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Old Jul 4, 2006, 4:27 PM   #1
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I took a series of photos with different EV settings. I wanted to see how they translaged into lighter/darker images. We went on vacation and I had the camera set at -0.3 EV hoping to "lighten" up the images. Nearly all the images were darker, and there were exceptions. Why doesnt the setting on the camera set at say -0.7 (i have it set to 1/3 EV valutes in menu), translate to 7 all the time? Why does -1.0 EV end up at -1.33 EV on the picture, making it way too dark?



ALL shots taken in Aperture mode, same aperture, different zoom or shutter speeds (obviously).Ibelieve set at f8.0. So it is not on AUTO or other program modes.



Glitch in the electronics of the camera? Warranty or just "adjust" according to it's pecularity?



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Old Jul 4, 2006, 4:29 PM   #2
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Next picture.. ps all data can be seen in the EXIF info embedded in the picture.
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Old Jul 4, 2006, 4:30 PM   #3
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Old Jul 4, 2006, 4:32 PM   #4
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Last picture. Promise the horse. Picture was taken at 0.0 EV setting on the camera before I took it. But that is not what the EXIF says it was. Very odd.

This seems to be a very well exposed picture overall.
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Old Jul 4, 2006, 5:00 PM   #5
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The Winemaker wrote:
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I took a series of photos with different EV settings. I wanted to see how they translaged into lighter/darker images. We went on vacation and I had the camera set at -0.3 EV hoping to "lighten" up the images. Nearly all the images were darker, and there were exceptions. Why doesnt the setting on the camera set at say -0.7 (i have it set to 1/3 EV valutes in menu), translate to 7 all the time? Why does -1.0 EV end up at -1.33 EV on the picture, making it way too dark?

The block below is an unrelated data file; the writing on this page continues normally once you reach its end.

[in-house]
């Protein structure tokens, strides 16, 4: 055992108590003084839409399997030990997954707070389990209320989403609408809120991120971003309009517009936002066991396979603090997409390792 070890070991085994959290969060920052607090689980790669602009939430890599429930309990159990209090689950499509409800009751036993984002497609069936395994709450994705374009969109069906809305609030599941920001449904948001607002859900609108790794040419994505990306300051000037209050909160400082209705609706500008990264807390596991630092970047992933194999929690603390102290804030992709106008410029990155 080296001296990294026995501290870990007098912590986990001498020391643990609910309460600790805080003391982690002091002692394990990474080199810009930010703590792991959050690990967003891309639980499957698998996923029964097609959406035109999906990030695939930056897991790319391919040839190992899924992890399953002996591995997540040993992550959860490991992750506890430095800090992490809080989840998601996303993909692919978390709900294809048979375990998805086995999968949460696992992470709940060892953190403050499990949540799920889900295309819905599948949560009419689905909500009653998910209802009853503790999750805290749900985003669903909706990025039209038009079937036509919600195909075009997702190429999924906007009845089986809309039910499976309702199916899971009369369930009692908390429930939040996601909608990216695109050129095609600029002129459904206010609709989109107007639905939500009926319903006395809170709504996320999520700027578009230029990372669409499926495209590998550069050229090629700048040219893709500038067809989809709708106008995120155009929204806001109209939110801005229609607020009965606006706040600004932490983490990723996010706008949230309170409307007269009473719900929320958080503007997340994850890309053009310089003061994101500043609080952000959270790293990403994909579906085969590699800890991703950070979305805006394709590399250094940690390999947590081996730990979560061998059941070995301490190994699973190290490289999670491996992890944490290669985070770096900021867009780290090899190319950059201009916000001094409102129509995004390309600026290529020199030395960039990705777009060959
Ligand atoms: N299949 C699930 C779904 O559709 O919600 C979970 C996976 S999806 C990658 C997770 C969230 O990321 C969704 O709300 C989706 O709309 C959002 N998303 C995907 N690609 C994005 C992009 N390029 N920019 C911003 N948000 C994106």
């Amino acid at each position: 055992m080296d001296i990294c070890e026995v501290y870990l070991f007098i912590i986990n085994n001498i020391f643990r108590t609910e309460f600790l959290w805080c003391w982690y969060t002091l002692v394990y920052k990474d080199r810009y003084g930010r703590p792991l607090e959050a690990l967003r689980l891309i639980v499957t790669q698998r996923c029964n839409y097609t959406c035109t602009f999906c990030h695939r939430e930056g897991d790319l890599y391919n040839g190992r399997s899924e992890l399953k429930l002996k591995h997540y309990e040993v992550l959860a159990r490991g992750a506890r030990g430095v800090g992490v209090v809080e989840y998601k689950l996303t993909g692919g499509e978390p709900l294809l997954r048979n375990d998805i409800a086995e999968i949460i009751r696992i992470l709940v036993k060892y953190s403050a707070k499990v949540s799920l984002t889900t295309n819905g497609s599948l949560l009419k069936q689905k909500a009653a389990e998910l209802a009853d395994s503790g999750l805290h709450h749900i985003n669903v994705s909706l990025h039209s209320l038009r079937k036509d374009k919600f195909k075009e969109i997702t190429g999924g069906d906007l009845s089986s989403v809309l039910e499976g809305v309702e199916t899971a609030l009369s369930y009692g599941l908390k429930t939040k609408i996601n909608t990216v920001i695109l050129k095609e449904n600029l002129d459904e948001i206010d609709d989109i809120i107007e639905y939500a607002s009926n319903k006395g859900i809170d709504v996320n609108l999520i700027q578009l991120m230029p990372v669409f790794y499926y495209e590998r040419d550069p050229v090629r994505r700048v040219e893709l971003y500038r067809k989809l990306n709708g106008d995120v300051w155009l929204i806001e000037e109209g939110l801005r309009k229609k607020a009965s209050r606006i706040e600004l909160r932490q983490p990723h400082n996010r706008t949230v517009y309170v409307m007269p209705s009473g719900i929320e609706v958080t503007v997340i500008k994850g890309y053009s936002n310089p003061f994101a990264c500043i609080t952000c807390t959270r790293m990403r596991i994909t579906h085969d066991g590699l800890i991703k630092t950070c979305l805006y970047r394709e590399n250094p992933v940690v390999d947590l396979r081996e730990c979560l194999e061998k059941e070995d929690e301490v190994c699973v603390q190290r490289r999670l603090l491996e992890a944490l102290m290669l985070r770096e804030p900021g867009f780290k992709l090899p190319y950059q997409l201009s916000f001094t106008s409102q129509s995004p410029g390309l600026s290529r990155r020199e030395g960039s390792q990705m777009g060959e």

A - EV setting is designed to make the images darker (not lighter).

Exposure Compensation lets you alter the way a camera's autoexposure/metering algorithms expose animage (brighten or darken it compared to the way the camera meteredthe scene). It's one of my most frequently used settings on most cameras.

A +EV value gives you a brighter exposure. The camera uses a slower shutter speed and/or larger aperture to get a brighter exposure, compared to what the camera's autoexposure/metering algorithms would have selected.

A -EV value gives you a darker exposure. The camera uses a faster shutter speed and/or smaller aperture to get a darker exposure, compared to what the camera's autoexposure/metering algorithms would have selected.

If you're in Av Mode (Aperture Priority) and use Exposure Compensation, the camera will vary the shutter speed (since you're setting the aperture). If you're using Tv (Shutter Priority) mode and use Exposure Compensation, the camera will vary the Aperture (since you're controlling the shutter speed).

If you're in Auto (or other similar modes), the camera may vary aperture or shutter speed when you use Exposure Compensation.

Correct Exposure comes down to the amount of light, the ISO speed, and the aperture. A variety of combinations will produce identical exposure. You only need to use Exposure Compensation if you want a brighter or darker image compared to what the camera's metering would normally give you in the same conditions.

An example of when you may want to use a +EV setting is for a backlit subject, where the subject would normally be much darker than the rest of the image. Since the camera has a limited dynamic range, it doesn't know that you want the dark subject exposed properly (at the expense of the rest of the image). If you brighten the exposure for one part, the rest may be overexposed.

If your subject is much brighter than the rest of the image, you may want to use a -EV setting for Exposure Compensation so that your subject is not overexposed (making the rest of the image darker, too).

The camera has a limited range of bright to dark that it can capture. So, it makes choices so that most of the iimage is correctly exposed, depending on your metering mode. Sometimes that may not be what you want. That's where exposure compensation comes in.


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Old Jul 5, 2006, 12:02 AM   #6
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What you say, Jim is very true. I have been photographing many years, going back to the late 1960's and adjusting the EV of the camera is sometimes of great benefit depending on what the subject is you are trying to correctly expose. On spot metering you can get a little more 'finess' by setting things manual.